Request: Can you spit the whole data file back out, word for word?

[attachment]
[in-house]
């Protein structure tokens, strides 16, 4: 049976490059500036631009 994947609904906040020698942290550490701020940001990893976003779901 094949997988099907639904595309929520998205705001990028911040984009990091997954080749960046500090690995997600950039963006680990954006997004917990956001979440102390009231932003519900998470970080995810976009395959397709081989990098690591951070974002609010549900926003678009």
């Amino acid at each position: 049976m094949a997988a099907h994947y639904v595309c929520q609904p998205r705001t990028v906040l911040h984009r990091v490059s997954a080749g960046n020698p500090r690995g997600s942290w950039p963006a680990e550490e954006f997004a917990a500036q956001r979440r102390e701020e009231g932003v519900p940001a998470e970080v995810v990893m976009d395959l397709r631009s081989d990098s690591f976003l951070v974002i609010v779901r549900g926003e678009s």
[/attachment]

[in-house]
């Protein structure tokens, strides 16, 4: 049976490059500036631009 994947609904906040020698942290550490701020940001990893976003779901 094949997988099907639904595309929520998205705001990028911040984009990091997954080749960046500090690995997600950039963006680990954006997004917990956001979440102390009231932003519900998470970080995810976009395959397709081989990098690591951070974002609010549900926003678009």
């Amino acid at each position: 049976m094949a997988a099907h994947y639904v595309c929520q609904p998205r705001t990028v906040l911040h984009r990091v490059s997954a080749g960046n020698p500090r690995g997600s942290w950039p963006a680990e550490e954006f997004a917990a500036q956001r979440r102390e701020e009231g932003v519900p940001a998470e970080v995810v990893m976009d395959l397709r631009s081989d990098s690591f976003l951070v974002i609010v779901r549900g926003e678009s």